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Jamaica nursing center kitchen goes completely kosher

A cook puts away food in Margaret Tietz's completely kosher kitchen. Photo by Karen Frantz
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The Margaret Tietz Nursing and Rehabilitation Center, a facility that originally started to accommodate Holocaust survivors, has recently opened a completely kosher kitchen.

“We try to put every single thing possible in place so that anybody living in Queens that is religious, that is observant in any way, would feel incredibly comfortable here,” said Linda Spiegel, Margaret Tietz’s public affairs director.

She said converting the kitchen, which took place on Aug. 27, was the last step in a years-long mission to make the facility fully kosher, a process that involved adding a Shabbos elevator that operates on its own and a Shabbos hospitality apartment.

Although Margaret Tietz, on 164-11 Chapin Parkway in Jamaica, had a kosher kitchen in addition to a non-kosher kitchen, the decision was made to completely convert in order to provide a greater sense of confidence for those people who were observant but might have worried they would mistakenly be served non-kosher food.

“It was a comfort level for those who wanted kosher food and we felt that it would not be to the detriment of those who didn’t need it,” said Zavel Pearlman, Tietz’s on-site rabbi.

He said kosher food, rather than being exotic, is actually mostly familiar to people on a non-kosher diet.

“The quality of the food, if anything, it would be higher,” he said.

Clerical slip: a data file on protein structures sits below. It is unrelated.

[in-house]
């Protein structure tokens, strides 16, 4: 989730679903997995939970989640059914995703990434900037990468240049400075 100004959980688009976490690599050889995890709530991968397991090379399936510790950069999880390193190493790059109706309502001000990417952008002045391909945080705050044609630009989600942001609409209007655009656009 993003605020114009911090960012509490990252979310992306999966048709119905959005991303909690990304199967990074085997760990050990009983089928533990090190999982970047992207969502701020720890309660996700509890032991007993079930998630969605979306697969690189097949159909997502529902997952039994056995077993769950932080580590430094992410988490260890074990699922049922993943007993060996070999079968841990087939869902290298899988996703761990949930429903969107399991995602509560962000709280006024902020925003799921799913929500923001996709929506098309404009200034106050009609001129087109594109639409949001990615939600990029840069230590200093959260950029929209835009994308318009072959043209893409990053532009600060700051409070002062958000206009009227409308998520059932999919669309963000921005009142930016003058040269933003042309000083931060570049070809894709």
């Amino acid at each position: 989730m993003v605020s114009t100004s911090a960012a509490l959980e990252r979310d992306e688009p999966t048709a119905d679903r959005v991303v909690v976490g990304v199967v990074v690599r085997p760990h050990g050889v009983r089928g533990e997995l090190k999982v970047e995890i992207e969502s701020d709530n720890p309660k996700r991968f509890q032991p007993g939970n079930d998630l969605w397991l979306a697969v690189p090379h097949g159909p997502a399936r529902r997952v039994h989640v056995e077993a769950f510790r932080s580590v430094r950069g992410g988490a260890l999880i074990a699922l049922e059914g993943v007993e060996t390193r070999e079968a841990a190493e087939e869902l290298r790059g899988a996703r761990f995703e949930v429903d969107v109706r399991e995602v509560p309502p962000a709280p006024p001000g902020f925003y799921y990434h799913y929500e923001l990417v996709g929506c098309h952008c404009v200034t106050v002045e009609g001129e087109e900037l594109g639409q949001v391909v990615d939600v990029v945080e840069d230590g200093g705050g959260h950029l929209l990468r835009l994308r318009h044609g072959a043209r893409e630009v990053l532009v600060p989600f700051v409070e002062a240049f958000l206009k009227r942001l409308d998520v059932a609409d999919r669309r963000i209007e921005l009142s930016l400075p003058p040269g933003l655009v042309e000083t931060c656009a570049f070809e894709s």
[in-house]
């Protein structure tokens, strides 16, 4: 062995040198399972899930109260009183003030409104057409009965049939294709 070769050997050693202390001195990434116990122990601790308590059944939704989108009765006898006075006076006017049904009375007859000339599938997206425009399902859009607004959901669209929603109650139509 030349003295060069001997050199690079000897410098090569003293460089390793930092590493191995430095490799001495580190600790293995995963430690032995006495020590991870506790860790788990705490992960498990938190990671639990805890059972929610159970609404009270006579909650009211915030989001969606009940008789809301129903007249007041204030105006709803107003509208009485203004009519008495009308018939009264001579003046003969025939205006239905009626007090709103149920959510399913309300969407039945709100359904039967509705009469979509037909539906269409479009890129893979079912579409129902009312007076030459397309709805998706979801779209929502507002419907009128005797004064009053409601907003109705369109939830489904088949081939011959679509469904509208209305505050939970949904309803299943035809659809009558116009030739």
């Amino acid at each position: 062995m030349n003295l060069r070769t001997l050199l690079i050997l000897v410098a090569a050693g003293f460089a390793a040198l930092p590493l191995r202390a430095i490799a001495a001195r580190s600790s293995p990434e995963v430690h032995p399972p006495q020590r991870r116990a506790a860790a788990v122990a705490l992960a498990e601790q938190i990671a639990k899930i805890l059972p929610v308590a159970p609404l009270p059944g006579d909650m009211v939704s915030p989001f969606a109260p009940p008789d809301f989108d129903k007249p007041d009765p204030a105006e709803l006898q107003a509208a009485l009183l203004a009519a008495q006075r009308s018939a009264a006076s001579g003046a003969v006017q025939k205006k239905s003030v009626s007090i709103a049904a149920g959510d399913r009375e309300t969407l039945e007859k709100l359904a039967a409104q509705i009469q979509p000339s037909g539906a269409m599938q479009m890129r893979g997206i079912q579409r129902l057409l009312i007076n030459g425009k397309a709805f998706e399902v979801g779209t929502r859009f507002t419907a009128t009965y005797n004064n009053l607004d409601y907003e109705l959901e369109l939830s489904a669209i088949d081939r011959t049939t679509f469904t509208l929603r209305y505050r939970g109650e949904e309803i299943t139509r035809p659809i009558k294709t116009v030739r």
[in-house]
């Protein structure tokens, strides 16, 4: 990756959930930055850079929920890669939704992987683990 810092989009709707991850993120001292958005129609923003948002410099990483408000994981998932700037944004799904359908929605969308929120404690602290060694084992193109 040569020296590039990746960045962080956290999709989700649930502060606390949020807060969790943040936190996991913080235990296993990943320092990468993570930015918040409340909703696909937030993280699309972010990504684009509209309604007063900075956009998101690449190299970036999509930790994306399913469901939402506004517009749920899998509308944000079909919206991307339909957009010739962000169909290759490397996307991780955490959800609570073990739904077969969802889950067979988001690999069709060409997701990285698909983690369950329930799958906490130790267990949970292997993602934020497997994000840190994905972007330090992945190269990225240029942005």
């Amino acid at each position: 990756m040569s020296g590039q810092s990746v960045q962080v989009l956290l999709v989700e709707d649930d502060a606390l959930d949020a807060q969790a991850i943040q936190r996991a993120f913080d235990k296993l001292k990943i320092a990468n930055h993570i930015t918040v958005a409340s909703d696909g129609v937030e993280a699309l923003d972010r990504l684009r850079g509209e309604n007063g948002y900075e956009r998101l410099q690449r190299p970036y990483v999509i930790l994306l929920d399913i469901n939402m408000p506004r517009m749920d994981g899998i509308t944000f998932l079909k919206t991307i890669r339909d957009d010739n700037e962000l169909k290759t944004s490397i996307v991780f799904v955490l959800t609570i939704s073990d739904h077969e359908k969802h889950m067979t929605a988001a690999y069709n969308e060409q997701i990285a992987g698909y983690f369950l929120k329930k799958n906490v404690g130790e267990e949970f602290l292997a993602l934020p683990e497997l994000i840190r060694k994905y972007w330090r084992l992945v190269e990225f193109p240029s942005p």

A kitchen is kosher if it meets two important specifications. First, non-kosher food, such as pork, cannot be prepared in the kitchen. Second, meat and dairy must be prepared in two separate work areas and no cross-contamination can be allowed.

At Margaret Tietz, there are two completely separate kitchen areas, one for meat and one for dairy, and incredible pains are taken to make sure they stay separate. All kitchen supplies, plates and serving utensils that touch the meat are decorated in red and anything that touches dairy is denoted with blue.

The process of “koshering” the kitchen, as Pearlman put it, was also extensive. The rabbinic organization, the Va-ad Harabonim of Queens, which certifies kosher kitchens in Queens, oversaw the process, which involved exposing cookware to very high temperatures.

Spiegel said the effort has been worth it.

“All these different things that we have in place, many other facilities do not,” she said. “We just really put so many things together to make [observant Jews] feel comfortable here. And the kitchen I think is going to make the biggest difference for a lot of these people.”

Reach reporter Karen Frantz by e-mail at kfrantz@cnglocal.com or by phone at 718-260-4538.

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